The police were unable to identify the body and she was buried a Jane Doe.
Soon after Birkett’s death, Falleni started a new relationship with a woman known as ‘Lizzie’. But there was still one complication in this twisted love triangle - What to do about Annie Birkett’s son?
Harry told him that his mother had run off with another man. But Annie’s son was suspicious and on two occasions Harry planned to kill him but could not go through with it.
Annie’s son eventually reported his mother missing to the police.
It took another three years until Harry was arrested right while hard at work in the cellar of a Sydney pub.
On July 5 1920, Harry Crawford was charged with the murder of his wife Annie Birkett.
"In my view there was not sufficient evidence to warrant a conviction for murder," says Mr Tedeschi. "The first occasion that Eugenia was in court... she would have realised that her life as a male as she knew it, had come to an abrupt end."
"She would have been very fearful and she was desperate about what was going to happen to her relationship with her second wife, Lizzie."
In an era where transgender or transsexual behaviour was unheard of, the full weight of the law and public cruelty came crashing down on her - branding her a complete outcast and menace to the moral fabric of society.
"She’d committed the unpardonable crime, not of murder but of crossing the gender divide," says Mr Tedeschi. "By the time it came to her trial, it was as though crossing that gender divide was a far more serious offence than the murder that she was charged with and faced trial for."
The Falleni trial was one of the most sensationalised cases of its time. The public were fascinated with the details of the case particularly the object Harry used to pleasure his women. It was even admitted as evidence.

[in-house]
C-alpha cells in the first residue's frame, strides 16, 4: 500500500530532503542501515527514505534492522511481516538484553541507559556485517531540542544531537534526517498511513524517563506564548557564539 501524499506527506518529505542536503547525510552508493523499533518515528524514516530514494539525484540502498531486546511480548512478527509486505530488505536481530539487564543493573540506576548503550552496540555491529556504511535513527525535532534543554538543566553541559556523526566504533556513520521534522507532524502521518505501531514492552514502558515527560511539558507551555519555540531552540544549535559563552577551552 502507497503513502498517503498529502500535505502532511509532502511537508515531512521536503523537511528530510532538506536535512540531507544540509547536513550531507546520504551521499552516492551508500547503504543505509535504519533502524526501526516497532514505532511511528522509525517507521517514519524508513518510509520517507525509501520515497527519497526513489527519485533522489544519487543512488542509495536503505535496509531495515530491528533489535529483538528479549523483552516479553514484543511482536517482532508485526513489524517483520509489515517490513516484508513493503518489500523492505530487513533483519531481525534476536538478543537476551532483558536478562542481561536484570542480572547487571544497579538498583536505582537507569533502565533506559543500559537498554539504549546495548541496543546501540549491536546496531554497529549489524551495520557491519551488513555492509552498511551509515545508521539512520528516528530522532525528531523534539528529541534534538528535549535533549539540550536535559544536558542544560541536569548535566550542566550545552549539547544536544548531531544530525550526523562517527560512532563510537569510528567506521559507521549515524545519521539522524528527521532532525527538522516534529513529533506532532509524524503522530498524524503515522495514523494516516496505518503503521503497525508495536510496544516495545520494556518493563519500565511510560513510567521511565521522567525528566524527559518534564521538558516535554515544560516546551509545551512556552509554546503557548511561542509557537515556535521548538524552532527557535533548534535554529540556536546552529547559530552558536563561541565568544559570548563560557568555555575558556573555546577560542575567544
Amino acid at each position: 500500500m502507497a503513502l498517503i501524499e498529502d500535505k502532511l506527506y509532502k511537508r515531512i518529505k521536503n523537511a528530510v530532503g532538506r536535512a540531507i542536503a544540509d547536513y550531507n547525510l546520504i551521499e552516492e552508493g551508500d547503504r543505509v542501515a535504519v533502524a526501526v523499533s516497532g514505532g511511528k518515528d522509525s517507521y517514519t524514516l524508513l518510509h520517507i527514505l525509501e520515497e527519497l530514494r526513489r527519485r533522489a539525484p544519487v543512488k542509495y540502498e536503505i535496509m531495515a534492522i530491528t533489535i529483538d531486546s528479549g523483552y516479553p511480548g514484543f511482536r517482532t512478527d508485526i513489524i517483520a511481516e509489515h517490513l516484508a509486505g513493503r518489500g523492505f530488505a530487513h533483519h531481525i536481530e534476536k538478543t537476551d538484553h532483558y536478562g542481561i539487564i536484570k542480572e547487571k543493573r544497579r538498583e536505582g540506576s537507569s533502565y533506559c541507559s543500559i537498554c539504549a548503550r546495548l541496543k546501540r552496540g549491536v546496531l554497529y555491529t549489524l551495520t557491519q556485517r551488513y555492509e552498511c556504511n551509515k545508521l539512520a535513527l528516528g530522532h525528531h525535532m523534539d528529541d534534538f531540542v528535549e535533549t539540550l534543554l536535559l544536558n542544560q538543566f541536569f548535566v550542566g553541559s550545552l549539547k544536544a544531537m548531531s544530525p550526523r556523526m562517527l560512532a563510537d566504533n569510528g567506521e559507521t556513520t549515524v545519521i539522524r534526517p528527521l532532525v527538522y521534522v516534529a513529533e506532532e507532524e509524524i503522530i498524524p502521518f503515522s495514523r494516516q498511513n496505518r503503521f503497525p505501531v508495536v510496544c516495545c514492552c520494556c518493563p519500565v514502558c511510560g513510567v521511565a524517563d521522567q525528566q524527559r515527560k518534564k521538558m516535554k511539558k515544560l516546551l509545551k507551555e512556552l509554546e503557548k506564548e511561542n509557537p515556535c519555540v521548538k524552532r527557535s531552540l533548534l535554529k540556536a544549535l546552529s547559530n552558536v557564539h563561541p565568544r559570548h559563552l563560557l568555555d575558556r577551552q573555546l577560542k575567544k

Mark Tedeschi’s devoted years meticulously piecing together a book that charts Eugenia’s life and her trial. He says harsh media coverage surely had a negative impact on the juror’s perceptions of her.
"People didn’t understand anything about homosexuality or transexualism in those days," says Mr Tedeschi. "She was treated as being almost an animal in the zoo, a species from outer space that was placed in a cage to be viewed by all and sundry as the freak that they said she was."
That mixed with an over exuberant police investigation, an erudite judge, a determined prosecutor and a public clamouring for blood led to what’s today seen as an abuse of the law.
When the jury found Falleni guilty after two hours' deliberation, she was sentenced to death, later reduced to life in prison.
She was released in 1931 after 11 years on the condition that she lived as a woman. She assumed yet another name 'Jean Ford' and worked as a landlady.
But the truth to Eugenia Falleni’s story will never be known. Eugenia Falleni's freedom was short-lived after she was killed in 1938 by a car on Oxford Street in Sydney ironically it's now the epicentre of Australia’s largest gay, lesbian and transgender community.
"She went to inordinate lengths to live life as a male and there must have been this constant undercurrent of tension and of fear relating to any possible discovery of her true gender, of her biological gender," says Mr Tedeshi. "So I think she paid a very heavy price for living as a male."